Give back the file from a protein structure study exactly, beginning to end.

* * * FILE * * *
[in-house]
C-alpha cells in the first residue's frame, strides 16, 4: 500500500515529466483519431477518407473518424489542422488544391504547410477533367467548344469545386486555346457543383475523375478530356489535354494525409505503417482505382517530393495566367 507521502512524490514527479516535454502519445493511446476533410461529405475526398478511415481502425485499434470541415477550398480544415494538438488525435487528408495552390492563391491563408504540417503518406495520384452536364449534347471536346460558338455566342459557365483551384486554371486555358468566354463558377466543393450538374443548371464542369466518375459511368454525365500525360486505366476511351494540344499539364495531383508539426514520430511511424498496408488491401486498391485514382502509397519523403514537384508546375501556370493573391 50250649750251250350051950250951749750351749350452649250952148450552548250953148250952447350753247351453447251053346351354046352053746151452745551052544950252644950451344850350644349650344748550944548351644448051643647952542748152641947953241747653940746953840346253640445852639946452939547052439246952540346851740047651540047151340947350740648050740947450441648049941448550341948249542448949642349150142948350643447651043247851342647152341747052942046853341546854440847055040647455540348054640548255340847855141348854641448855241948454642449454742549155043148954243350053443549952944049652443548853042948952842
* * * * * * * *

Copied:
[in-house]
C-alpha cells in the first residue's frame, strides 16, 4: 500500500515529466483519431477518407473518424489542422488544391504547410477533367467548344469545386486555346457543383475523375478530356489535354494525409505503417482505382517530393495566367 507521502512524490514527479516535454502519445493511446476533410461529405475526398478511415481502425485499434470541415477550398480544415494538438488525435487528408495552390492563391491563408504540417503518406495520384452536364449534347471536346460558338455566342459557365483551384486554371486555358468566354463558377466543393450538374443548371464542369466518375459511368454525365500525360486505366476511351494540344499539364495531383508539426514520430511511424498496408488491401486498391485514382502509397519523403514537384508546375501556370493573391 50250649750251250350051950250951749750351749350452649250952148450552548250953148250952447350753247351453447251053346351354046352053746151452745551052544950252644950451344850350644349650344748550944548351644448051643647952542748152641947953241747653940746953840346253640445852639946452939547052439246952540346851740047651540047151340947350740648050740947450441648049941448550341948249542448949642349150142948350643447651043247851342647152341747052942046853341546854440847055040647455540348054640548255340847855141348854641448855241948454642449454742549155043148954243350053443549952944049652443548853042948952842